Security researchers have spotted new variants of the Storm malware within the past few days, suggesting that the botnet's handlers are looking to piece together a new network of infected systems.
Storm first appeared in January 2007, taking its name from the videos of flooding in Europe that were used to lure users into downloading the Trojan installer.
The botnet reigned for nearly two years, and was constantly being re-invented to lure new users with videos based on holidays and current events.
Storm was believed to have been all but eliminated by early 2009, pushed out by newer botnets and increased security efforts. But the new incarnation of the malware carries some key differences to the old infection.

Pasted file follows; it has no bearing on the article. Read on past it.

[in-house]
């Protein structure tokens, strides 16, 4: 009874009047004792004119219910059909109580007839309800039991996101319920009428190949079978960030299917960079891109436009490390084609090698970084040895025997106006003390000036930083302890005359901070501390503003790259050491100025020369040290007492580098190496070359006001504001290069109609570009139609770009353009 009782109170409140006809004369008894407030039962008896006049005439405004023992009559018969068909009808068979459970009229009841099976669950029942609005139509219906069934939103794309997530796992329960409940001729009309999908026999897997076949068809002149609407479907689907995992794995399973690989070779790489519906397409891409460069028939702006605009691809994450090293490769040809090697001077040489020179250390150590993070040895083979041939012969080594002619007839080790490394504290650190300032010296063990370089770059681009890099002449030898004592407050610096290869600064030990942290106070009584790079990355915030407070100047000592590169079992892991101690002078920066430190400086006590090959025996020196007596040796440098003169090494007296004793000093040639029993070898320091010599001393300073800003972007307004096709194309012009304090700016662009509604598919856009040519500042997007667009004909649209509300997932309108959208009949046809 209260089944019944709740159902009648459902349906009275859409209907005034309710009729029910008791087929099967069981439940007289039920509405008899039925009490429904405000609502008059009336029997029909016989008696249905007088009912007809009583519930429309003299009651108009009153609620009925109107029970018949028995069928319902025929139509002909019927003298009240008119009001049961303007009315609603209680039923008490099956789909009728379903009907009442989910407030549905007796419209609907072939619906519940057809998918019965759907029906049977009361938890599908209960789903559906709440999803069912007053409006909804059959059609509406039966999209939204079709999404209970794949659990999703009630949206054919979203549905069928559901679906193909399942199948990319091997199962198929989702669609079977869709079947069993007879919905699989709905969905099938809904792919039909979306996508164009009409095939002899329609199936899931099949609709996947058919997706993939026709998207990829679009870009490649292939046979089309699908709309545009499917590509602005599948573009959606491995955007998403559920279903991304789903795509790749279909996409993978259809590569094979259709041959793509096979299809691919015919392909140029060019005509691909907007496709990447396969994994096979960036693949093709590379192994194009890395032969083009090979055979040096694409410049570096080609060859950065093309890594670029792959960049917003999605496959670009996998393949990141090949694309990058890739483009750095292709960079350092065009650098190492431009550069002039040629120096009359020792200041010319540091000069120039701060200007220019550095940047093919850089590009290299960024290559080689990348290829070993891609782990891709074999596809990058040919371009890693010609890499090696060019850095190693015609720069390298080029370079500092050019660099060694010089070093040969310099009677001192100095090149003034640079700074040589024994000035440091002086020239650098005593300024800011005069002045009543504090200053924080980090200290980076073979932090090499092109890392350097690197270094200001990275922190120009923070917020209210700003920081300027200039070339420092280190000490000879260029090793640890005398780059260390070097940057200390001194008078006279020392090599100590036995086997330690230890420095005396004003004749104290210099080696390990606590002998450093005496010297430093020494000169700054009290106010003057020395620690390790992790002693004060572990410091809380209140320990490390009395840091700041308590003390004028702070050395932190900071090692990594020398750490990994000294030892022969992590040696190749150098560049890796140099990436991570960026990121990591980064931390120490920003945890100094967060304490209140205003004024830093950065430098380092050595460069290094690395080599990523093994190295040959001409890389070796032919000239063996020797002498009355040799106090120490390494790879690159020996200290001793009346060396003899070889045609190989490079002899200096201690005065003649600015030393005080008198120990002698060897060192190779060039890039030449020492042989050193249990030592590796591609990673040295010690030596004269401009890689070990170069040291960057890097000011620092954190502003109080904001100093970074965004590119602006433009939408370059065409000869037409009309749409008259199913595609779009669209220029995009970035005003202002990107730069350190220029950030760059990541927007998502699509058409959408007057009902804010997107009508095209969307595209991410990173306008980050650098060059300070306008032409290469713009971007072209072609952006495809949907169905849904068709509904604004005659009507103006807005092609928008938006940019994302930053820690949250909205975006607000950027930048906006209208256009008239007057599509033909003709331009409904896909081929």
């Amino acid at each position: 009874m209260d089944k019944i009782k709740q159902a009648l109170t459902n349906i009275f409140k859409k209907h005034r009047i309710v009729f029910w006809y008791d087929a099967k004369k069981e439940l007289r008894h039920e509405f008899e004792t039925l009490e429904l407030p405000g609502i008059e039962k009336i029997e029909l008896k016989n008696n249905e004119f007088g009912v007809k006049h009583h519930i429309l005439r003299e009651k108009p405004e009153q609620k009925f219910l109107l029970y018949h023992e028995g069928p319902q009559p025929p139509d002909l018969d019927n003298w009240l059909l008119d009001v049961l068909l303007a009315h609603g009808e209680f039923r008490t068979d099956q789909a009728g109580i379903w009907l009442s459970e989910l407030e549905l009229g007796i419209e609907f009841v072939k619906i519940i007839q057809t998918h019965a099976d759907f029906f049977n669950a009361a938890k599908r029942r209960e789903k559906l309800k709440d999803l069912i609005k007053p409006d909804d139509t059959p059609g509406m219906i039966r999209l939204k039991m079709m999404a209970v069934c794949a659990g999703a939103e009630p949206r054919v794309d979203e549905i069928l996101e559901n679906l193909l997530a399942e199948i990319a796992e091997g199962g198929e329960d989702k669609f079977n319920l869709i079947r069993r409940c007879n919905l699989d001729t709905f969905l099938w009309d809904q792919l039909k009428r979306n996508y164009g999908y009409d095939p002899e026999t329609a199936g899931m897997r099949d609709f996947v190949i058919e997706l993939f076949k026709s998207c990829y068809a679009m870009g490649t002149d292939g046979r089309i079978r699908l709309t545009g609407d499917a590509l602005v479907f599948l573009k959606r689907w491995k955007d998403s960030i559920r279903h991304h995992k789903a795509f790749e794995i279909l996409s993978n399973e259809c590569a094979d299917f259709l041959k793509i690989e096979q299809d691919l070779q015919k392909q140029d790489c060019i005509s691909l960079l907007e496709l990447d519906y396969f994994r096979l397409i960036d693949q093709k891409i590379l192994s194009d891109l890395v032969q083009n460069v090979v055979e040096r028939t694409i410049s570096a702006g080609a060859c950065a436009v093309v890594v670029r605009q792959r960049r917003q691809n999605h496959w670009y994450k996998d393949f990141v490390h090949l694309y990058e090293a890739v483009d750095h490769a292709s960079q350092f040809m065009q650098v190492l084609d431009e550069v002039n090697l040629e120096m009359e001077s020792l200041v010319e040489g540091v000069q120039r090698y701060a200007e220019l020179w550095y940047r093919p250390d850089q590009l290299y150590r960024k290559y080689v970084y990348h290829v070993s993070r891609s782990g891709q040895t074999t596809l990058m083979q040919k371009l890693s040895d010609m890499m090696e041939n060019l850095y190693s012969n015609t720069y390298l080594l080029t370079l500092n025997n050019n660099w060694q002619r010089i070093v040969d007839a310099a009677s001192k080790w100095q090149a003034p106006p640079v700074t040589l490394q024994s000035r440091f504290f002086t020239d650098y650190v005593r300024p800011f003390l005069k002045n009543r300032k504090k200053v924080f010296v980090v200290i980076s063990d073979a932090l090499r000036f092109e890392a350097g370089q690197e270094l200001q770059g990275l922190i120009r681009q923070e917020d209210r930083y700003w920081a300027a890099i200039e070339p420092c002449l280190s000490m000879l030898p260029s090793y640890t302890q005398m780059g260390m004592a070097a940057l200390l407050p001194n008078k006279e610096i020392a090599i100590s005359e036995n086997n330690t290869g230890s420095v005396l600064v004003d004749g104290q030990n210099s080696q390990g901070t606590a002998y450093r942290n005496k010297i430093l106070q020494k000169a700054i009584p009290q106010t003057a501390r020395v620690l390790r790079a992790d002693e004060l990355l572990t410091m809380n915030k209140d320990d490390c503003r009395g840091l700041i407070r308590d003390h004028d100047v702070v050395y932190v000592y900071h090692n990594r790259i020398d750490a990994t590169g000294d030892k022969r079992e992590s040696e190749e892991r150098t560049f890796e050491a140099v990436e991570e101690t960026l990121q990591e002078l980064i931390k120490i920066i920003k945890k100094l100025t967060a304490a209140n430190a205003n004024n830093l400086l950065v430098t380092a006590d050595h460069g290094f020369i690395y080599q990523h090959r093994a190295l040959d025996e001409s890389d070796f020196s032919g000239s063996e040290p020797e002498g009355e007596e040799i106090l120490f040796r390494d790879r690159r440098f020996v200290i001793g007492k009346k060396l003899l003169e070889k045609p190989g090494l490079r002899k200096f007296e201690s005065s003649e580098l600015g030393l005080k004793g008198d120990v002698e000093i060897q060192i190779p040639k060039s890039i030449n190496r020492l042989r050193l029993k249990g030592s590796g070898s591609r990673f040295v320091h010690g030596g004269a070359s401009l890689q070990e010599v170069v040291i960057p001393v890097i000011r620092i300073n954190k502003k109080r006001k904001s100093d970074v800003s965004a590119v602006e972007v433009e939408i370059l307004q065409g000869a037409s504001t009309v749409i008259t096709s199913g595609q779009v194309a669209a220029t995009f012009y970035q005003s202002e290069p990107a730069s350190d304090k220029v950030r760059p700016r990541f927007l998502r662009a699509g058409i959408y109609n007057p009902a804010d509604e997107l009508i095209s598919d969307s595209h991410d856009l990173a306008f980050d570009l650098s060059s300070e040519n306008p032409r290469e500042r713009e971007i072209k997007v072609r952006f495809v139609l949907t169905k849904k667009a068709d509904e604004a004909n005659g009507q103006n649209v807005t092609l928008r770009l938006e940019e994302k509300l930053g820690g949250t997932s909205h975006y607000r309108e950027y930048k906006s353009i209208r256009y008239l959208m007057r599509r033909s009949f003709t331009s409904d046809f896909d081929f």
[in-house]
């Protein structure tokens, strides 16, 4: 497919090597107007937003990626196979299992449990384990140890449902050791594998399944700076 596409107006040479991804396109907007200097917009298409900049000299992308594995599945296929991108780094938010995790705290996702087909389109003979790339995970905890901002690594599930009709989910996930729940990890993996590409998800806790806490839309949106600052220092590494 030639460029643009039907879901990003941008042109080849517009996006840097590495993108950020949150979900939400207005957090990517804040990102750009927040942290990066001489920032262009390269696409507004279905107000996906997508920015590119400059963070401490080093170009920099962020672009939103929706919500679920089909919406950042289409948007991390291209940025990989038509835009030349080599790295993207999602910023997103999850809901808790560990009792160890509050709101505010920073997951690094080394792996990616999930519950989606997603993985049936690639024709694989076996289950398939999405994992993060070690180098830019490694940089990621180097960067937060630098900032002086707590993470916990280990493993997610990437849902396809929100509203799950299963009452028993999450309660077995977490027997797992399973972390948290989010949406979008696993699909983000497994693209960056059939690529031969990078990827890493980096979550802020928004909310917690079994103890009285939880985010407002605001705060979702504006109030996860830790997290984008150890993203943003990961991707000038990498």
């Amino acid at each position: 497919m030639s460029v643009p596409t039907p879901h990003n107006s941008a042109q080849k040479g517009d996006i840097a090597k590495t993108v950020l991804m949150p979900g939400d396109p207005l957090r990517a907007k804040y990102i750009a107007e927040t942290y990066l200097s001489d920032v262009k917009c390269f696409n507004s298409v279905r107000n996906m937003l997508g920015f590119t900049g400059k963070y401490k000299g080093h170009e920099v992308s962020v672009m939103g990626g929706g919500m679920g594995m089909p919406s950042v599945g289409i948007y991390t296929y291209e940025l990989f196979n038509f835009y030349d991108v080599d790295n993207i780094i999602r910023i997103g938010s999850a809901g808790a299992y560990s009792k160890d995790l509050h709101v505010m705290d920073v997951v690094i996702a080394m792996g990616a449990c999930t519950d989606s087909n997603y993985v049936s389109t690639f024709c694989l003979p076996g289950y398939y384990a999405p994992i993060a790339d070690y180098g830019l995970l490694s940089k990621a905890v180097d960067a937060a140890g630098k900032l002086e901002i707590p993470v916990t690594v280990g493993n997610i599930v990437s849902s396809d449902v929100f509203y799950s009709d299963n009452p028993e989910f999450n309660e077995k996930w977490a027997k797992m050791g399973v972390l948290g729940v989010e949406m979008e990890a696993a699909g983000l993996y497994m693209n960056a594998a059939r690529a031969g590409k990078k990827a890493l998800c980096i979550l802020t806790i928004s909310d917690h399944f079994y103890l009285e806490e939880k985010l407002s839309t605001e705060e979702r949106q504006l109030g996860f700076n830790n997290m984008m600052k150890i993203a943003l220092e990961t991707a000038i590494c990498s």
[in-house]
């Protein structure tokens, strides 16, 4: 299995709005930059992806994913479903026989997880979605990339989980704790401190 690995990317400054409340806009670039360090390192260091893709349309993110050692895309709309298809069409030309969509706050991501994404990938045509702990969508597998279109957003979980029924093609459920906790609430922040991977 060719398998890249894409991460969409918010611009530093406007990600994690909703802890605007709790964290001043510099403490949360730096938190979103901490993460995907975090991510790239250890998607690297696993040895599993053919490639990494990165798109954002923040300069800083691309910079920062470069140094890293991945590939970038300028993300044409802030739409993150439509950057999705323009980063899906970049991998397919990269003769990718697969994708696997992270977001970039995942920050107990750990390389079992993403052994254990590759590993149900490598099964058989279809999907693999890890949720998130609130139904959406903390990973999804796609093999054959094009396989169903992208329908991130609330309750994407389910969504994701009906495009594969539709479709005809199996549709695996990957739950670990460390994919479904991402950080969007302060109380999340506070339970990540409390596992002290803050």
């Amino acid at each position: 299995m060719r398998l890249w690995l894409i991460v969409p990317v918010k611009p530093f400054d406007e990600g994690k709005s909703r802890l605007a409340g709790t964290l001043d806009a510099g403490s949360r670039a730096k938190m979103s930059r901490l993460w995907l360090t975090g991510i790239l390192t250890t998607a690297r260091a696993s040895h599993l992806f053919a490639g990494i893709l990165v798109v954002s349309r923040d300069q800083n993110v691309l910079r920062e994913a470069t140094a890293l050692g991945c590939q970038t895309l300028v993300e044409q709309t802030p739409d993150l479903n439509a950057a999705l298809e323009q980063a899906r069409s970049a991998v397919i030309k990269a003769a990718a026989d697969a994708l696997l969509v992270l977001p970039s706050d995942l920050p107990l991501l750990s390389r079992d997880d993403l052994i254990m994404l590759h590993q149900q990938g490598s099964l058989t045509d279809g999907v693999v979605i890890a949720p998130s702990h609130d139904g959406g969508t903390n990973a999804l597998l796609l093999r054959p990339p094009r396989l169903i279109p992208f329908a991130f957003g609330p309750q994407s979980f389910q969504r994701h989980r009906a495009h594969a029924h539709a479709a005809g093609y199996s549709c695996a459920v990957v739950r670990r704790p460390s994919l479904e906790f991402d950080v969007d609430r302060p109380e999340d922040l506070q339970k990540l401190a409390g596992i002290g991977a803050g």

McAfee Labs researcher Toralv Dirro cited work from a group of German researchers which found that the malware had dropped its peer-to-peer communication systems and is using a standard HTTP connection.
"This change basically means that the new botnet is 'just' another botnet among the many thousands active today, with nothing special except the relationship with its notorious predecessor," he wrote in a blog post.
"However, the group running Storm has proven to be very resourceful in the past."
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